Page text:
Statisticians may not have been surprised but the rest of world cricket will certainly be relieved to discover there is one Test record Australia are still some way from breaking.
Hayden and Langer have shared a record five double-century partnerships
But Matthew Hayden and Justin Langer have their sights firmly set on becoming the world's greatest opening pair ever, and at their current rate it will not take long.
At the Antigua Recreation Ground, the two friends set a new record with a fifth double-century opening stand.
A shared 242 - their highest score together - broke the old mark held by Gordon Greenidge and Desmond Haynes.
But while the West Indies duo took 11 years to pass 200 together on four occasions, from 1979 to 1990, Langer and Hayden have done it in two seasons.
And with two Tests against Bangladesh next in the fixture the Australian pair now have their sights set firmly on the 16 century partnerships set by Greenidge and Haynes.
"We all know that the record for most 100 partnerships is held by Greenidge and Haynes and that is 16," said Hayden.
"That's something that we are heading towards. It would be nice to get past Greenidge and Haynes' record.
"We've worked hard at our batting and get to achieve these milestones as we go along."
For a pair that came together almost by accident, it is no mean achievement.
But since Langer and Hayden came together, Australia's opponents have stopped concentrating on a tough middle-order and been forced to wonder how they will take a first wicket.
Their chemistry was evident from the moment Langer replaced Michael Slater at the top of the order in the final Ashes Test at The Oval in 2001, the pair adding 158 for the first wicket.
158 v Eng, The Oval,
224 v NZ, Brisbane
223 v NZ, Hobart
202 v SA, Melbourne
219 v SA, Sydney
102 v SA, Cape Town
101 v Eng, Adelaide
195 v Eng, Melbourne
242 v WI, Antigua
So what is the secret to their success?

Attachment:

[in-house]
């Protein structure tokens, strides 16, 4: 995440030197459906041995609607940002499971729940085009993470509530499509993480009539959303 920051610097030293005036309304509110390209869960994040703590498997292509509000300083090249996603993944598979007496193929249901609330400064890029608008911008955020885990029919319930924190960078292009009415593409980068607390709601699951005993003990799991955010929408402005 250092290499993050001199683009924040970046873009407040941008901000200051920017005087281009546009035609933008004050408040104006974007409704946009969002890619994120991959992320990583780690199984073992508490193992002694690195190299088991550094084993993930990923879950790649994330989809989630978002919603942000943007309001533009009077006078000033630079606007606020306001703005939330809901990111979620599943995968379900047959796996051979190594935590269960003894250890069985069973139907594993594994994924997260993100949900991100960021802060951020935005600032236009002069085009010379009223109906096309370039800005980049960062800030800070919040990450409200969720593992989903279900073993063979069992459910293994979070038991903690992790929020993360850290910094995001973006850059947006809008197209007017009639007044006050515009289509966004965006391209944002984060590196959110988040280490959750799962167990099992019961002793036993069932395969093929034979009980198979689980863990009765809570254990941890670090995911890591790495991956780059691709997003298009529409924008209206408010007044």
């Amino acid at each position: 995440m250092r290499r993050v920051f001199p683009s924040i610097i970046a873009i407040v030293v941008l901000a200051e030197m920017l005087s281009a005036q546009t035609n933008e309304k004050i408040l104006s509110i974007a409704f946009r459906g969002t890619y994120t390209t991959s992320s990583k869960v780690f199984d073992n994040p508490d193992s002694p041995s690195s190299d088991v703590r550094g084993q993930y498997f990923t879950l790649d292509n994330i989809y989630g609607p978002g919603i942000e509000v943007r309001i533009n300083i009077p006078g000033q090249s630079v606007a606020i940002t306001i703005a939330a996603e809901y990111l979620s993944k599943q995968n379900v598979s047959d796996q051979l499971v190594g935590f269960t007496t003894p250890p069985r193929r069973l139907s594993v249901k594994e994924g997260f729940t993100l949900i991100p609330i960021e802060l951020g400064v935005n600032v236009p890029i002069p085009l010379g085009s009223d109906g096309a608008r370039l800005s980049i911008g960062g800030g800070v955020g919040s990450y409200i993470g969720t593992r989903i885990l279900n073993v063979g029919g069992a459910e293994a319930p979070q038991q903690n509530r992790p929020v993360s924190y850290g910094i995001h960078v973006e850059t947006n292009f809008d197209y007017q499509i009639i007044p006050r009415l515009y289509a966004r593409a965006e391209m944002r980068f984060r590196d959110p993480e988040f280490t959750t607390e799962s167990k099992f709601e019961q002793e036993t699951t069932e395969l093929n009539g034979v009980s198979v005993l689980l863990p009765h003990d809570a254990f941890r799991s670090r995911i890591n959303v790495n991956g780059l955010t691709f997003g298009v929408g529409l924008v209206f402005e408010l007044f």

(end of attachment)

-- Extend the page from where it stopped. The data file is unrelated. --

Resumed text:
Ask either and they will probably point to their great friendship as a good a reason as any to spend a lot of time together at the crease.
But, as well as their differing statures, the two are vastly different in their approach to batting, despite both being left-handed - a factor often seen as a negative for an opening pair.
Analysis of Hayden's scoring habits show him to be a heavy scorer on the leg-side.
But any tactic designed to negate him is often picked off by Langer, who just loves to cut.
At the beginning of that Ashes tour Langer cut a forlorn figure, out of form and dropped before the Tests to make way for Damien Martyn's return.
His move up the order solved the single deficiency in Australia's batting - an area that has been a problem since Geoff Marsh and Mark Taylor.
But it also freed up a spot in the middle-order, where Martyn has taken full advantage, scoring 1044 runs at 45.39.
A mercurial tour of India aside, Hayden rarely looked at home in the Australian order, with all of his appearances as opener, until partnered by Langer.
By the end of 2001 he held the Australian record for Test runs in a calendar year, with 1,388.
But it is unlikely to be Hayden's last chance to enter the record books. Greenidge and Haynes beware.